Brooklyn, Mich. — You should try to go three-wide after the restart, team owner Chip Ganassi told his young driver, Kyle Larson.
A bold suggestion, from the boss, with three laps left in the Pure Michigan 400.
A lot of other folks on the team at Chip Ganassi Racing thought that might not be such a good idea, especially if the leaders got to Turn 1 three-wide at Michigan International Speedway.
Besides, the current generation of NASCAR race cars is often unstable side-by-side, especially racing at 212 miles per hour at the fastest track in NASCAR.
Why risk wrecking it and ending up with a DNF? Sitting fourth on the final restart of the race would yield a good result.
He did not need a win to get into the playoffs.
But Larson is a racer.
And so, he ended up going four-wide, on the way to joining two NASCAR legends as the only drivers to win three-in-a-row at MIS. David Pearson won both races in 1972 and the next one in 1973, and Bill Elliott won two in 1985 and the next one in 1986.
“Yeah, that’s some kind of awesome company, for sure,” Larson said. “It was an awesome finish for us.”
With Cup series leader Martin Truex Jr. starting first, his teammate on the same row in second and Larson starting next to third place Matt Kenseth, and just a three-lap sprint to the checkered flag, Larson took the boss’ advice.
When the green flag fell, he accelerated like a lightning bolt and split Truex and Jones.
There you go, boss. There is your three-wide, sir.
But when Kenseth hit the skirt, way down low, with any speed he could bring, three-wide became four-wide.
From where did his race-winning move come?
“I have no idea,” Larson said. “He said something about going three wide on the restart, and I was, `Oh, yeah. That’s one of my options, for sure.
“I was running a few through my head, and that was one of them, to try to get a good run and get to his inside and slow (Truex) down and clear him between (turns) one and two.”
That is how it evolved.
He split the teammates with a bull rush to the front, and three demonstrably faster cars could not catch Larson with all of that clean air ahead of him.
In the middle of Larson’s explanation on his way to victory lane, Ganassi, a formidable fireplug of a man, who had just exchanged high-fives so vigorously with his team members that he almost knocked a couple of them off the crew chief’s stand, came charging in.
Bear-hugging and kissing Larson effusively, he nearly knocked his considerably smaller driver to the pavement of pit row.
“That was the most perfect restart of my life,” said Larson, after Ganassi regained control of his celebratory affection.
He had complained to his crew early on that the first restart in the race might have been the worst of his career.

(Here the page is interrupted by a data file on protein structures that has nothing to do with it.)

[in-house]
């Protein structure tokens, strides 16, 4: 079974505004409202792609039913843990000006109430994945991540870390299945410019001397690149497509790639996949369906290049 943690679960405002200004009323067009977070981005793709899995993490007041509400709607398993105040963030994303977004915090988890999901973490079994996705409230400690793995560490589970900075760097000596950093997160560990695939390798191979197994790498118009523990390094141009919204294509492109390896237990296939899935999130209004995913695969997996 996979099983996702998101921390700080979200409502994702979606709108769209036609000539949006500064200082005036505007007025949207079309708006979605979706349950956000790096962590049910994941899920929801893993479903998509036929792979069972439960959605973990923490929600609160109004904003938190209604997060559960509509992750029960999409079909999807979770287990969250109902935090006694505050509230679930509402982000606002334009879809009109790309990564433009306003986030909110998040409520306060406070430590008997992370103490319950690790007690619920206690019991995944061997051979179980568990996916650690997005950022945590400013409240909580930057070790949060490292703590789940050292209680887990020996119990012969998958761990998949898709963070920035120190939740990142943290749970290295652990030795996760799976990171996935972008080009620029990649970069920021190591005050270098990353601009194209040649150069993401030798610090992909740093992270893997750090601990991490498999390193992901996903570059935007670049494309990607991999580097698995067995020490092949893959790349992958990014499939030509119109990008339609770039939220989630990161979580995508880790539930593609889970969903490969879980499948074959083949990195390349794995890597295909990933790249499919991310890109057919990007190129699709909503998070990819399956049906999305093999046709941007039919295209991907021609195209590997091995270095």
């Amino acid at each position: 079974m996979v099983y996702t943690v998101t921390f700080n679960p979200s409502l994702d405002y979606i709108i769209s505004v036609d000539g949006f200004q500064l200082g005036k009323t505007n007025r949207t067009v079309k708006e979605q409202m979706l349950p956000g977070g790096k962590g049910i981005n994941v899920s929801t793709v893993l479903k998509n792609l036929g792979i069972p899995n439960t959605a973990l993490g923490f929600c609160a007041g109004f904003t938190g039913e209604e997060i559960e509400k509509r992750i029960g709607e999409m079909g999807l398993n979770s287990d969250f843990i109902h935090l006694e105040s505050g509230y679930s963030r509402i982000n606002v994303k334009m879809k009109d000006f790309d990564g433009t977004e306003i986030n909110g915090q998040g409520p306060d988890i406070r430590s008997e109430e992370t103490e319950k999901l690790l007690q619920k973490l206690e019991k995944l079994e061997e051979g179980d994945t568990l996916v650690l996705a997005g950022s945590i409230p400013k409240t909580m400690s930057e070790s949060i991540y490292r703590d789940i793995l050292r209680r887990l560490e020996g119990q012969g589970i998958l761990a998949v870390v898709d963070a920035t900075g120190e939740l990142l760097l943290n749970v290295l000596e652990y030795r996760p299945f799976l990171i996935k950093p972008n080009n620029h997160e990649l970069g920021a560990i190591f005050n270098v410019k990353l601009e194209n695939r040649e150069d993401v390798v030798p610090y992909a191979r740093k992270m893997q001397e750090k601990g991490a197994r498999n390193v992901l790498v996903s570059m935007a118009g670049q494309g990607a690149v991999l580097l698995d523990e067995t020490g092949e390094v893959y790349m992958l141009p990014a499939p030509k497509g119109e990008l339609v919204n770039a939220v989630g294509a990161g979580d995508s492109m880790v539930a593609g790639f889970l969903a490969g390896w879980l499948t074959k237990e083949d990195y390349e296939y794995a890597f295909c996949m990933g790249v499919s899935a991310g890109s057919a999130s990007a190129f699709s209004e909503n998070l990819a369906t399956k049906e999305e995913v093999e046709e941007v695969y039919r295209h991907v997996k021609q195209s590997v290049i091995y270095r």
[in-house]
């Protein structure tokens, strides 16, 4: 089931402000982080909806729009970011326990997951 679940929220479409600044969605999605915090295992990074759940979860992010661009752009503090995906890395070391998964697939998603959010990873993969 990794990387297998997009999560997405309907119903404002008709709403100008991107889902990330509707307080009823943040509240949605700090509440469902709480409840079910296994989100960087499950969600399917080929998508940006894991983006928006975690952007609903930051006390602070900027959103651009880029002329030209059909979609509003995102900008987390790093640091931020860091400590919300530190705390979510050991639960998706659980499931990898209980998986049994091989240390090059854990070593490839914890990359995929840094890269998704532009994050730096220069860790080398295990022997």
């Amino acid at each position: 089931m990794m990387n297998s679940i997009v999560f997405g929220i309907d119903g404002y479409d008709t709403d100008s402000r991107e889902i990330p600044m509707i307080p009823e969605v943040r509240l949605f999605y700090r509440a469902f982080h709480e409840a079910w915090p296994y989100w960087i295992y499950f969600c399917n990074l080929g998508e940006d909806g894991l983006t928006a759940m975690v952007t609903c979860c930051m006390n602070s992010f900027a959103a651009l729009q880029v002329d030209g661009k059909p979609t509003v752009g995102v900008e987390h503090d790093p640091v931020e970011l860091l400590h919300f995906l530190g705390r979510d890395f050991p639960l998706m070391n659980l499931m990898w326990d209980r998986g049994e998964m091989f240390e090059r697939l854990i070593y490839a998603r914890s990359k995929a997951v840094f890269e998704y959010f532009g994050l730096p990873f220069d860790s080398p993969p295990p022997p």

“I’ve lost a lot of races on the restart,” he said. “But to get one from the second row makes up for a few of them
“I can’t believe it happened. We were struggling all day. Definitely not as good as the last two times we were here. But we persevered.”
When the situation evolved, with four cars in a horizontal line up the banking of the track, how did they not crash?
“Everyone stayed off of each other,” said a downcast Truex. “I don’t know.”
“For me, it was an easy choice,” said Jones, of Byron, Michigan, who provides growing evidence with each race that his time in NASCAR may shimmer all through the 21-year-old's career.
“It really didn’t matter if we crashed,” he said, referring to the standings, which has him on the bubble for the playoffs. “The only thing that was going to benefit us was if we were going to win. So, we were in the middle and I just kept going and hoped that I would get enough air to keep moving along.
“So, I think everybody was kind of on the same page, and it worked out.”
So, let us take inventory, shall we?
Four guys going appreciably over 200 miles per hour, side-by-side, all four want to win, and Jones and Kenseth, driving like an unchained tiger on the bottom of the track are in the same circumstances.
They pretty much do not care if they wreck. They want to win to automatically make the playoffs.
So boss, you really think Larson should try to go three-wide?
How about four?
“Kyle just hung in there all day,” Ganassi said. “We didn’t have the best car today by a long shot, and were just lucky to put four (tires) on there with not too far to go.
“I appreciate when Kyle steps up and does what he did here today. It makes it all worthwhile, obviously.
After he loosened his embrace and got his lips off the cheek of his winning driver, Ganassi stepped back a bit and told him, “They were all giving me a hard time for telling you that.”
When racers race, it is usually good racing.
There is a lot that NASCAR and other forms of racing need to do to counteract the perception that the best racing, racing in its truest form belongs to a bygone era.
Well, they raced the daylights out it for those last three laps at MIS this season.
Here is hoping for more!